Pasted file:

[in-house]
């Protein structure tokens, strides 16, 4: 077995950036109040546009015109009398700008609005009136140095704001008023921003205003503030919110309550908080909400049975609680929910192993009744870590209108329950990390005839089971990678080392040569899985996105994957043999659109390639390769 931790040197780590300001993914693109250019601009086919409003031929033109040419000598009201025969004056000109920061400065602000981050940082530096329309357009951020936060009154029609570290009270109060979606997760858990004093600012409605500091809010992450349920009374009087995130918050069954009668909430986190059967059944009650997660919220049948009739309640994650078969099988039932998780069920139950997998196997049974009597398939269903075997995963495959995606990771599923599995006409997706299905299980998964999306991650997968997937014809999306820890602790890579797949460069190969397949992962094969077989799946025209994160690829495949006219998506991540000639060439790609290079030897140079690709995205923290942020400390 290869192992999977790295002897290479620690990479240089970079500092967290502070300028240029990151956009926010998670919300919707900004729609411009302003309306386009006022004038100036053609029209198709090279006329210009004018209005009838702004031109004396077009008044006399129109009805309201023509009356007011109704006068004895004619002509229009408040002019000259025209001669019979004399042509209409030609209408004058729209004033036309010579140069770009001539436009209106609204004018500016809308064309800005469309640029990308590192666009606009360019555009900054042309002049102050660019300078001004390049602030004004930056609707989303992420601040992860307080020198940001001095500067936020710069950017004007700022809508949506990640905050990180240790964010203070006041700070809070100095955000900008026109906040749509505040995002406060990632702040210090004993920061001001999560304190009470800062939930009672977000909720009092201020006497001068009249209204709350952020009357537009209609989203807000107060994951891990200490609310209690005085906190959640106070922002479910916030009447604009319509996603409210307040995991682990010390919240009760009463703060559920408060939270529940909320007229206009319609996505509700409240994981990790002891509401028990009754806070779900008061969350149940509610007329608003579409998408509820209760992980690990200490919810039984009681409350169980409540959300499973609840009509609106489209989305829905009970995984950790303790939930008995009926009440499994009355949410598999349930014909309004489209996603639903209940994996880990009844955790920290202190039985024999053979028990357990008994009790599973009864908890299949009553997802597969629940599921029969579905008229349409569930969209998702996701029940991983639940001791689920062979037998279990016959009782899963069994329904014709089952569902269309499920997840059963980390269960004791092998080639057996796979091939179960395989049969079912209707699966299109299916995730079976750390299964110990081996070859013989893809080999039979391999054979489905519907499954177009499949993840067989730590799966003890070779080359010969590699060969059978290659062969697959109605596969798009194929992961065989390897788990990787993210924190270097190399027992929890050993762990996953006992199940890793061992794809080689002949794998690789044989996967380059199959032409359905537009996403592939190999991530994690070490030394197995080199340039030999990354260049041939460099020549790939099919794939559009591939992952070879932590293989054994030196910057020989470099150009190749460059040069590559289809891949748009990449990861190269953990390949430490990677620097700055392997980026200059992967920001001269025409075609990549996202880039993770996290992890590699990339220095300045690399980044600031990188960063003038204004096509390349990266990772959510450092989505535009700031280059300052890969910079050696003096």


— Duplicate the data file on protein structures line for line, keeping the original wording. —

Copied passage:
[in-house]
């Protein structure tokens, strides 16, 4: 077995950036109040546009015109009398700008609005009136140095704001008023921003205003503030919110309550908080909400049975609680929910192993009744870590209108329950990390005839089971990678080392040569899985996105994957043999659109390639390769 931790040197780590300001993914693109250019601009086919409003031929033109040419000598009201025969004056000109920061400065602000981050940082530096329309357009951020936060009154029609570290009270109060979606997760858990004093600012409605500091809010992450349920009374009087995130918050069954009668909430986190059967059944009650997660919220049948009739309640994650078969099988039932998780069920139950997998196997049974009597398939269903075997995963495959995606990771599923599995006409997706299905299980998964999306991650997968997937014809999306820890602790890579797949460069190969397949992962094969077989799946025209994160690829495949006219998506991540000639060439790609290079030897140079690709995205923290942020400390 290869192992999977790295002897290479620690990479240089970079500092967290502070300028240029990151956009926010998670919300919707900004729609411009302003309306386009006022004038100036053609029209198709090279006329210009004018209005009838702004031109004396077009008044006399129109009805309201023509009356007011109704006068004895004619002509229009408040002019000259025209001669019979004399042509209409030609209408004058729209004033036309010579140069770009001539436009209106609204004018500016809308064309800005469309640029990308590192666009606009360019555009900054042309002049102050660019300078001004390049602030004004930056609707989303992420601040992860307080020198940001001095500067936020710069950017004007700022809508949506990640905050990180240790964010203070006041700070809070100095955000900008026109906040749509505040995002406060990632702040210090004993920061001001999560304190009470800062939930009672977000909720009092201020006497001068009249209204709350952020009357537009209609989203807000107060994951891990200490609310209690005085906190959640106070922002479910916030009447604009319509996603409210307040995991682990010390919240009760009463703060559920408060939270529940909320007229206009319609996505509700409240994981990790002891509401028990009754806070779900008061969350149940509610007329608003579409998408509820209760992980690990200490919810039984009681409350169980409540959300499973609840009509609106489209989305829905009970995984950790303790939930008995009926009440499994009355949410598999349930014909309004489209996603639903209940994996880990009844955790920290202190039985024999053979028990357990008994009790599973009864908890299949009553997802597969629940599921029969579905008229349409569930969209998702996701029940991983639940001791689920062979037998279990016959009782899963069994329904014709089952569902269309499920997840059963980390269960004791092998080639057996796979091939179960395989049969079912209707699966299109299916995730079976750390299964110990081996070859013989893809080999039979391999054979489905519907499954177009499949993840067989730590799966003890070779080359010969590699060969059978290659062969697959109605596969798009194929992961065989390897788990990787993210924190270097190399027992929890050993762990996953006992199940890793061992794809080689002949794998690789044989996967380059199959032409359905537009996403592939190999991530994690070490030394197995080199340039030999990354260049041939460099020549790939099919794939559009591939992952070879932590293989054994030196910057020989470099150009190749460059040069590559289809891949748009990449990861190269953990390949430490990677620097700055392997980026200059992967920001001269025409075609990549996202880039993770996290992890590699990339220095300045690399980044600031990188960063003038204004096509390349990266990772959510450092989505535009700031280059300052890969910079050696003096």